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Mr. Darling: I am sure that everyone involved in the accident will appreciate what the right hon. Gentleman has said. He is particularly right to draw our attention to the help that was so promptly and readily given by people living and working near to the accident site on Saturday evening. And, yes, I can assure him that the suggestions that he has made to the HSE this morning will be taken into account. As I said a few moments ago, a lot of attention is given to safety features on each new generation of trains, in regard not only to the structure of the carriages but to the internal fittings. For example, the refurbishment of the east coast main line fleet that is taking place at the moment has taken into account some of the things that have happened in previous accidents, in terms of the internal design of the carriages.

Clive Efford (Eltham) (Lab): This accident happened in the most extraordinary circumstances, and I am sure that we all join together in sending our sympathy to all those who have been affected. In answer to my hon. Friend the Member for Reading, West (Mr. Salter), the Secretary of State said that we did not know how long the vehicle had been on the tracks. We all understand that, but each occurrence such as this could bring to light loopholes in the safety systems that we need to close. Will my right hon. Friend give us an assurance that the HSE will investigate all the available forms of technology that could be used to identify blockages at unmanned level crossings, so that we can establish as early a warning system as possible? We must bear it in mind that such a system might not have prevented this accident, but we might be able to identify a problem that can be resolved for the future.

Mr. Darling: The RSSB will examine such matters, and the Health and Safety Executive will help it. My hon. Friend is right that we must consider what technology might be available now and in the future, not just for new but existing trains. As I said, each year, further improvements come along. For example, the vast majority of trains are now fitted with the train protection warning system, which was not the case a few years ago. This train was fitted with that, but it did not help in a situation in which the signals were all at green and the car was on the railway line at some point. His general point, however, will be considered by the inquiry.

Mr. David Rendel (Newbury) (LD): Two of those who died were my constituents, one of whom I knew personally, and a number of other constituents were on that train or helped in the aftermath of the incident. I am grateful to the Secretary of State and other Members for offering their condolences, as I am sure that my constituents will be. Does he agree that it would be sensible in future for the emergency procedures to include some method of making sure that we get hold of the names and addresses of all those involved, since it appears that that did not happen on this occasion. At least we could then offer them help afterwards, if there are opportunities to do so, or ask them any further questions.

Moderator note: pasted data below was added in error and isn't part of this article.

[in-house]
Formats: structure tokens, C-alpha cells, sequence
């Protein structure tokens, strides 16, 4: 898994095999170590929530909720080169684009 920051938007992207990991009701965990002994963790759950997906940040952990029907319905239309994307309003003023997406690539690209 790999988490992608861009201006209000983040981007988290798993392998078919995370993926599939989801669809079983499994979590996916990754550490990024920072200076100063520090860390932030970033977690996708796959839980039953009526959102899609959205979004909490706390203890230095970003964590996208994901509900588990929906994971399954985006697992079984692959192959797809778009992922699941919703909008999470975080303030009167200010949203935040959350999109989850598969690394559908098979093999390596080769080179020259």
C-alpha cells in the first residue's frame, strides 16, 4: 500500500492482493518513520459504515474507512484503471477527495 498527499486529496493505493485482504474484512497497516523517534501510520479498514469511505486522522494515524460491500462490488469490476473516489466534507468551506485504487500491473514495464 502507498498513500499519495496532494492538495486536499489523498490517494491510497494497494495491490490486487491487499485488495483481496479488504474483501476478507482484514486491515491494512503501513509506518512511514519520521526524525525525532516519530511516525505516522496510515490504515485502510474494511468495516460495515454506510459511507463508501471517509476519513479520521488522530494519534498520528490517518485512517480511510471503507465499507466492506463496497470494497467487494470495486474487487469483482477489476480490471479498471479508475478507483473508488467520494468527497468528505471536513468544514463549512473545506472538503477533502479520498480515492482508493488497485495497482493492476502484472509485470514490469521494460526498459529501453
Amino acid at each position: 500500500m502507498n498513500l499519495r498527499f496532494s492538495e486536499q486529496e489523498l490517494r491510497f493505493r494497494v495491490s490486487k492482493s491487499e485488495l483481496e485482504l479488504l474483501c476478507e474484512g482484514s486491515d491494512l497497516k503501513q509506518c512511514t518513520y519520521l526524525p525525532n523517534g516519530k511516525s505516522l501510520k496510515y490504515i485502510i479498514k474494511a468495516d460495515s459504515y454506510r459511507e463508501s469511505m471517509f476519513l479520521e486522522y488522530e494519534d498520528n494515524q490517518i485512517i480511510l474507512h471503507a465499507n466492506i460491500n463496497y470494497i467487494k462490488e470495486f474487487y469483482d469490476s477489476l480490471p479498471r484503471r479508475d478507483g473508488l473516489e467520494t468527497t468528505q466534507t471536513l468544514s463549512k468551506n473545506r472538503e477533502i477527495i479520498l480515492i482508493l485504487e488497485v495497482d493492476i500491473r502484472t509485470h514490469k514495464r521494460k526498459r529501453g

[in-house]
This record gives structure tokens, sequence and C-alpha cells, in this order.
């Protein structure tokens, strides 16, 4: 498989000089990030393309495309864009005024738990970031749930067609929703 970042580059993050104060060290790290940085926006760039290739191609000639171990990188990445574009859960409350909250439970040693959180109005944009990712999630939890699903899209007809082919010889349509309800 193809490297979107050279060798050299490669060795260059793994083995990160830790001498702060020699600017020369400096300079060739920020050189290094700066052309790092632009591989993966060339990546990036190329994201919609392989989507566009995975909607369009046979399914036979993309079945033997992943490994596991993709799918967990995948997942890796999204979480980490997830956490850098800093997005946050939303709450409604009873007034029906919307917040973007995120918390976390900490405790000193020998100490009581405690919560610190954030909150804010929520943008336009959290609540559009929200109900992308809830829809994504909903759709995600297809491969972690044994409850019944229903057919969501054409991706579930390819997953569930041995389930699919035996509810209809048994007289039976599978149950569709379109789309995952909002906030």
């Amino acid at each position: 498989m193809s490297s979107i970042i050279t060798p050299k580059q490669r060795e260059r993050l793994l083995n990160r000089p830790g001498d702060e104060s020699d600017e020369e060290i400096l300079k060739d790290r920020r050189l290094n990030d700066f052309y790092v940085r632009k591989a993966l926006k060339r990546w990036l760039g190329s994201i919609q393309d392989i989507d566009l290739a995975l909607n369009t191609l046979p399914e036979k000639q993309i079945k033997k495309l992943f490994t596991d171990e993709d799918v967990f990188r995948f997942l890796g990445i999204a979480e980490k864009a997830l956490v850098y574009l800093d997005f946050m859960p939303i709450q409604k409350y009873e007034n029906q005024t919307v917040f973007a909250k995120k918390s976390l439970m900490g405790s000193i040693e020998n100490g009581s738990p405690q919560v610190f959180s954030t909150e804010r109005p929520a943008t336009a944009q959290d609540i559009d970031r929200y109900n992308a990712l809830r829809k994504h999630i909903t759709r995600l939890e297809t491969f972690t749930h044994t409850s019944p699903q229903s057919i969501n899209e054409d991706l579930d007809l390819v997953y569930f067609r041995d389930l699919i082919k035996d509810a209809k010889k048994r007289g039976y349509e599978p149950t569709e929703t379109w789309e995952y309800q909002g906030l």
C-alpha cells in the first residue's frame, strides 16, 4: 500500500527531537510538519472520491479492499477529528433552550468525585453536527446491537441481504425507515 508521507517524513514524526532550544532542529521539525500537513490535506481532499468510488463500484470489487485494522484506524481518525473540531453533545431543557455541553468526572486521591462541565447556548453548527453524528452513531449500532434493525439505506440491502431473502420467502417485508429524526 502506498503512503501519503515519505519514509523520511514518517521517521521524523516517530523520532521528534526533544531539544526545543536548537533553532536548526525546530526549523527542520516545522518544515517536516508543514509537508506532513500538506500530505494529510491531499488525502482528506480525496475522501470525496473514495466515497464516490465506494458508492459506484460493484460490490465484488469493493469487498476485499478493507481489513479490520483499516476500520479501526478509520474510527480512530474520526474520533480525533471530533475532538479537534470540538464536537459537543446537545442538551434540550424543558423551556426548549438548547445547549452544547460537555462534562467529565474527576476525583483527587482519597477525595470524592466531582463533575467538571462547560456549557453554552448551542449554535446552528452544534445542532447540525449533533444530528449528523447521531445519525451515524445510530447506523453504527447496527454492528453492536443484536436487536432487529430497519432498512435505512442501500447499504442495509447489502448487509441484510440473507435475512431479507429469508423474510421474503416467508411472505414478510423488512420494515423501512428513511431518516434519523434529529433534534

Is the Secretary of State also aware that in coach E, when an attempt was made to break the windows, the hammers broke, not the windows? That is thought to be because they were being improperly used, or not
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used in accordance with safety instructions. Of course, safety instructions are often ignored by people until they are in an accident, but when it happened, the lights went out, and there was no emergency lighting to enable the safety instructions to be reviewed. Would it be possible to try to make sure that train companies introduce emergency lighting, at least where the emergency equipment is kept?

Mr. Darling: I am sure that the inquiry will consider that. The hon. Gentleman will be aware that in this case, because of the way in which the train eventually stopped, many of the power lines would have been fractured. He will have seen the photographs that show what happened to the train when it stopped I am sure that the inquiry will want to examine the use of hammers in particular.

I understand that the decision on names and addresses is essentially one for the coroner, and that certain formalities must be observed, such as formal identification. I am sure that the hon. Gentleman will agree that the last possible thing that we want is the wrong names and addresses. If anything can be done to speed up that process, I am sure that it can be examined. I know that there was a slight delay on this occasion, and I will have to make further inquiries about the reason for that, but those are essentially matters for the coroner and police.